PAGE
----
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Advanced Nursing: Critical Appraisal

Introduction to Critical Appraisal

Once you have asked the clinical question and searched for evidence, the next step of EBP is to critically appraise the evidence you have found. This is a really important process because it ensures that studies with scientific flaws are disregarded, and the ones you include are relevant to your question.

In the Evidence-Based Practice process, and especially in the process of evaluating primary research (which hasn't be pre-appraised or filtered by others), we need to go beyond the usual general information evaluation and make sure the evidence we are using is scientifically rigorous. The main questions to address are:

  • Is the study relevant to our clinical question?
  • How well (scientifically) was the study done, especially taking care to eliminate bias?
  • What do the results mean and are they statistically valid (and not just due to chance)?

For a more detailed look at Critical Appraisal, head to the Systematic Review Guide - Critical Appraisal and the Evidence-Based Practic Guide - Appraise.

Critical Appraisal Tools

Fortunately, there have been some great checklist tools developed for different types of studies. Here are some examples:

  • The Joanna Briggs Institute (JBI) provides access to critical appraisal tools, a collection of checklists that you can use to help you appraise or evaluate research.
  • Critical Appraisal Skills Programme (CASP) is part of Better Value Healthcare based in Oxford, UK. It includes a series of checklists, suitable for different types of studies and designed to be used when reading research.
  • The Equator Network is devoted to Enhancing the QUAlity and Transparency Of health Research. Among other functions, they include a Toolkit for Peer Reviewing Health Research which is very useful as a guide for critically appraising studies.
  • Critical Appraisal Tools (CEBM) - This site from the Centre of Evidence Based Medicine includes tools and worksheets for the critical appraisal of different types of medical evidence.
  • Critical Appraisal Tools (iCAHE) - This site from the International Centre of Allied Health Evidence (at the University of South Australia) has a range of tools for various types of studies.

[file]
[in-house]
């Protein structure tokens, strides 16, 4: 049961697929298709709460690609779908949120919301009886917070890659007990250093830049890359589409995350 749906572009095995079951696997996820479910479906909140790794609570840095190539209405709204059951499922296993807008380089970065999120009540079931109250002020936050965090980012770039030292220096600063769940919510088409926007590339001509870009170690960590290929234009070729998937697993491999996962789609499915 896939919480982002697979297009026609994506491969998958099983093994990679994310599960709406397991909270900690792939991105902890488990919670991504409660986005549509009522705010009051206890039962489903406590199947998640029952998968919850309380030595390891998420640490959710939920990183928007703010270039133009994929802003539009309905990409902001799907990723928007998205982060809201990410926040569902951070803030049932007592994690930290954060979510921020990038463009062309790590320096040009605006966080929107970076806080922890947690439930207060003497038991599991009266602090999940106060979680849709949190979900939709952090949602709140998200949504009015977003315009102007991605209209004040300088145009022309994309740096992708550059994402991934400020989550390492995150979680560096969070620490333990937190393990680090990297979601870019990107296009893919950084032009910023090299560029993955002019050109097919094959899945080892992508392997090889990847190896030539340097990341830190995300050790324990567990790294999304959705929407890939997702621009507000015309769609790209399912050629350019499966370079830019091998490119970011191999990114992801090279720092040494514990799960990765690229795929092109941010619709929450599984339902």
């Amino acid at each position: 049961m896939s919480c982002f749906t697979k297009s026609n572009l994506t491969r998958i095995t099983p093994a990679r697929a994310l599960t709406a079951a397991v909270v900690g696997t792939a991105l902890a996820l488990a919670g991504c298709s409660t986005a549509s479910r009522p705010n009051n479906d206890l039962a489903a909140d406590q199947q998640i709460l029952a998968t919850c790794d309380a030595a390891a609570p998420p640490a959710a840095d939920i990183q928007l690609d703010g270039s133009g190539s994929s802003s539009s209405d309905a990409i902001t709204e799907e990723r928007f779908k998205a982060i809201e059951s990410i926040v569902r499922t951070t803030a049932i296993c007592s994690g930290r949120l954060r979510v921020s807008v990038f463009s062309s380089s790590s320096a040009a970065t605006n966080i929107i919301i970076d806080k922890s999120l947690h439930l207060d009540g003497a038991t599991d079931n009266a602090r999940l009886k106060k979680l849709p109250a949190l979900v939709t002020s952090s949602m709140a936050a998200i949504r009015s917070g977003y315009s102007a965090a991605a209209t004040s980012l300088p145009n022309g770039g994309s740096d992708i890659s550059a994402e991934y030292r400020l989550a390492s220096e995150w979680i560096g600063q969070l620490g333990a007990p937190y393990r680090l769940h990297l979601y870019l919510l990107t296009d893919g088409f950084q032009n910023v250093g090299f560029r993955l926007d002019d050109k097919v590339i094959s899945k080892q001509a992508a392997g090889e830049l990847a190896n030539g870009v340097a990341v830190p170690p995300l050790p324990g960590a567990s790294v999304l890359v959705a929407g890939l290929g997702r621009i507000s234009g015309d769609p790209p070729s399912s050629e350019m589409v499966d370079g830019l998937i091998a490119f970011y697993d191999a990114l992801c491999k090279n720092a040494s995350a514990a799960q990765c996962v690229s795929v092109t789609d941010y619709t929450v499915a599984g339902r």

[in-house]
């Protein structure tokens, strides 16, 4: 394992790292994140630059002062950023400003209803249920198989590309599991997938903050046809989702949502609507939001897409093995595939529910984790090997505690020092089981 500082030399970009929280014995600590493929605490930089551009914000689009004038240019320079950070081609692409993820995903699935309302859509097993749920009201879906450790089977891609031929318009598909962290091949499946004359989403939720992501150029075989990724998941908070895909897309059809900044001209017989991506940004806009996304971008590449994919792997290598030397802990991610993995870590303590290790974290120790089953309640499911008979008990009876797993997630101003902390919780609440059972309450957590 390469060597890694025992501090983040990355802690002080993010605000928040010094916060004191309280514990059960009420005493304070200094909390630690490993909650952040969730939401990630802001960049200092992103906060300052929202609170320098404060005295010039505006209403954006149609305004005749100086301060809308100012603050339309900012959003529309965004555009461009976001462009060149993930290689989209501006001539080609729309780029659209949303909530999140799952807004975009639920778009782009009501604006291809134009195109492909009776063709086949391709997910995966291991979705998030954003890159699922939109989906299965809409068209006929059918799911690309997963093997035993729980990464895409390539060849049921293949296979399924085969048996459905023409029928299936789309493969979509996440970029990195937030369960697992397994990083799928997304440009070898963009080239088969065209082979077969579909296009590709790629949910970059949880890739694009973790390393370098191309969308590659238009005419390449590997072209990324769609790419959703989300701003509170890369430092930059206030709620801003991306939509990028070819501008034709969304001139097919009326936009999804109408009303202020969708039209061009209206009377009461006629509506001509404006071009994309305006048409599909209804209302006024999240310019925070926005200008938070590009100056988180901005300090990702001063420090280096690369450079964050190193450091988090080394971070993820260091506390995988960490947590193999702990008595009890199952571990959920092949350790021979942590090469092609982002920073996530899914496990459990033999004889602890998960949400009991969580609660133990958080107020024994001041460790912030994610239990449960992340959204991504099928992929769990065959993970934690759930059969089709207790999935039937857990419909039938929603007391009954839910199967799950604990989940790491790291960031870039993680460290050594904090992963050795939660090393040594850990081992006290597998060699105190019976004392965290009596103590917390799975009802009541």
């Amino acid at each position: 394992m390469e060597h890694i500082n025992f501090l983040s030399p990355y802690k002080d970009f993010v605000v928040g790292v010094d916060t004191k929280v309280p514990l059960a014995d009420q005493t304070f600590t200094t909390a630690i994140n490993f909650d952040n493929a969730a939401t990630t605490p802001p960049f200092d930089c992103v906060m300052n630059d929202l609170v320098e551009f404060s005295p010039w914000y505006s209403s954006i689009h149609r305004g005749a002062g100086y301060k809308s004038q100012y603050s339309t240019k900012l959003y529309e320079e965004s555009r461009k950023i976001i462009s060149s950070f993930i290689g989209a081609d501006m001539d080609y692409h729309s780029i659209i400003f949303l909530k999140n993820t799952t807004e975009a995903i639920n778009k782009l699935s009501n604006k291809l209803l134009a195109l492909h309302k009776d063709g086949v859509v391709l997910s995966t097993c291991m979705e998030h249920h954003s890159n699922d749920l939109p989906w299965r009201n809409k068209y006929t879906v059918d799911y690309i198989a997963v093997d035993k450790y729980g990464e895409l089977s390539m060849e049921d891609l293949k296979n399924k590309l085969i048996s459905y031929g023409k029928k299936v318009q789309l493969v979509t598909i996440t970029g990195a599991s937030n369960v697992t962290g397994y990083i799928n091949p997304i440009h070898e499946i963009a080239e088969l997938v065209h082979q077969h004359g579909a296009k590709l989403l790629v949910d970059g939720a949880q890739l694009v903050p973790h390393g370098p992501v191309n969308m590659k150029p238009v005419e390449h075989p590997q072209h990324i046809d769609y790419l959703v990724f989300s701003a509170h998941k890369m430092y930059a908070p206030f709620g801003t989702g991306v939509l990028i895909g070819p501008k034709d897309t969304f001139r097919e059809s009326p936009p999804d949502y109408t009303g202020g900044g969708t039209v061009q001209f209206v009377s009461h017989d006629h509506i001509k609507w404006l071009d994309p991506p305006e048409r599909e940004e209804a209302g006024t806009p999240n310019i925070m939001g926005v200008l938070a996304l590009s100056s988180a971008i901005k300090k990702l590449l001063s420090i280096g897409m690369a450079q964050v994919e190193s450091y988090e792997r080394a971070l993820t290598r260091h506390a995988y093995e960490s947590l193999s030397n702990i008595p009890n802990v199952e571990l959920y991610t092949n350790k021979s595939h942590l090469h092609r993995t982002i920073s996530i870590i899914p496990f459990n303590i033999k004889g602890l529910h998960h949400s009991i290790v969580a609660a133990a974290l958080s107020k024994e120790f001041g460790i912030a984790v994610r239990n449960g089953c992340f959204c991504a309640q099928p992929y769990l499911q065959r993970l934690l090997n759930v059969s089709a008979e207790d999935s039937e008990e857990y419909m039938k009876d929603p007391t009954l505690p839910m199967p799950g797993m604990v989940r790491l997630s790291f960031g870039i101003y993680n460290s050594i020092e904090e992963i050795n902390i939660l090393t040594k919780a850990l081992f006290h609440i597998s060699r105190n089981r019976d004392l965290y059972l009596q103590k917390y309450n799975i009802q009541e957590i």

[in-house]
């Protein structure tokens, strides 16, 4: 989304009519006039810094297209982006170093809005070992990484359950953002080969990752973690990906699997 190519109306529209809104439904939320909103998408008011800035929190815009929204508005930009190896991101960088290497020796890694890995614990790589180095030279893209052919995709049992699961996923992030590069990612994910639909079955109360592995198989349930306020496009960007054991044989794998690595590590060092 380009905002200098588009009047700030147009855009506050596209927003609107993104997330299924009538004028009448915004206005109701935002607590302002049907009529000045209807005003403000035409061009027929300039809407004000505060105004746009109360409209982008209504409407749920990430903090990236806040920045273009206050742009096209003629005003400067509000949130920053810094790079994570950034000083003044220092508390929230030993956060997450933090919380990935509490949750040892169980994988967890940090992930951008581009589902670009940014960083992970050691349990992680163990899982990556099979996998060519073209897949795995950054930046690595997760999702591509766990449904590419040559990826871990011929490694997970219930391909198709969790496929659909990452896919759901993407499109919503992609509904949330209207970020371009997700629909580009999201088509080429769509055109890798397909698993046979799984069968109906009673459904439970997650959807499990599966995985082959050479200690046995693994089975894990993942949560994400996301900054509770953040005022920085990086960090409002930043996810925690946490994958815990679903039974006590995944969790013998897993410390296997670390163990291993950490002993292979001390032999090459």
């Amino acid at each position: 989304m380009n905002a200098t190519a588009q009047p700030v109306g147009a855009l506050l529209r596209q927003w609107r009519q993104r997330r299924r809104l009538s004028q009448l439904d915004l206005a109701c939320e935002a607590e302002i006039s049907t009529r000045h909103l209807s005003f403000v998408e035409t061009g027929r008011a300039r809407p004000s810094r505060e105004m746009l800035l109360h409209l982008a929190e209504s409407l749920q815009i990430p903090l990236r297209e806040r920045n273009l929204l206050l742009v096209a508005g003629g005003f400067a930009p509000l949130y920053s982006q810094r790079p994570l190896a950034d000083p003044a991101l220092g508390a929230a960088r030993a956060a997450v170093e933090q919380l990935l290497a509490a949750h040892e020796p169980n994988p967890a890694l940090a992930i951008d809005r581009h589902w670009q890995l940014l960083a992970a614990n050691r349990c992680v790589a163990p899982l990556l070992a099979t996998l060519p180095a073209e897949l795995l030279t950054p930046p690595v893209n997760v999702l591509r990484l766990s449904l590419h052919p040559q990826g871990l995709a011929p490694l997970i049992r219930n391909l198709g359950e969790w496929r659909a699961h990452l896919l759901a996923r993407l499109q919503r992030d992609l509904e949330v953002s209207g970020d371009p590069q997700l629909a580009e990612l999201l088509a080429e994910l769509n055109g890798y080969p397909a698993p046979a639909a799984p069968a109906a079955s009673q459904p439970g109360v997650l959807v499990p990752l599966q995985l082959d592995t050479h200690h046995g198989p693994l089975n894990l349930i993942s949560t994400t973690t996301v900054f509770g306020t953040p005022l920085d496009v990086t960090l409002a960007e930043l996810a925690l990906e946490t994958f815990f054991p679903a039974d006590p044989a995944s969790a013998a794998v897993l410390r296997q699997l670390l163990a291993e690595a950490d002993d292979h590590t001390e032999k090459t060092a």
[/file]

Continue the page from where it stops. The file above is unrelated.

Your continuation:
• Understanding Health Research - is from the Medical Research Council in the UK. It's a very handy all-purpose tool which takes you through a series of questions about a particular article, highlighting the good points and possible problem areas. You can print off a summary at the end of your checklist
  • Critical appraisal tools from the NHS in Scotland links interactively to all sorts of resources on how to identify the study type and build your critical appraisal skills, as well as to tools themselves.

Critical reading and understanding research

A useful series of articles for nurses about critiquing and understanding types of research has been published in the Australian Journal of Advanced Nursing by Rebecca Ingham-Broomfield, from the University of New South Wales:

Ingham-Broomfield, R. (2014). A nurses' guide to the critical reading of research. Australian Journal of Advanced Nursing, 32(1), 37-44.
[Updated from 2008.]

Ingham-Broomfield, R. (2014). A nurses' guide to quantitative research. Australian Journal of Advanced Nursing, 32(2), 32-38. 

Ingham-Broomfield, R. (2015). A nurses' guide to qualitative research. Australian Journal of Advanced Nursing, 32(3), 34-40. 

Ingham-Broomfield, R. (2016). A nurses' guide to mixed methods research. Australian Journal of Advanced Nursing, 33(4), 46-52. 

Ingham-Broomfield, R. (2016). A nurses' guide to the hierarchy of research designs and evidence. The Australian Journal of Advanced Nursing, 33(3), 38-43.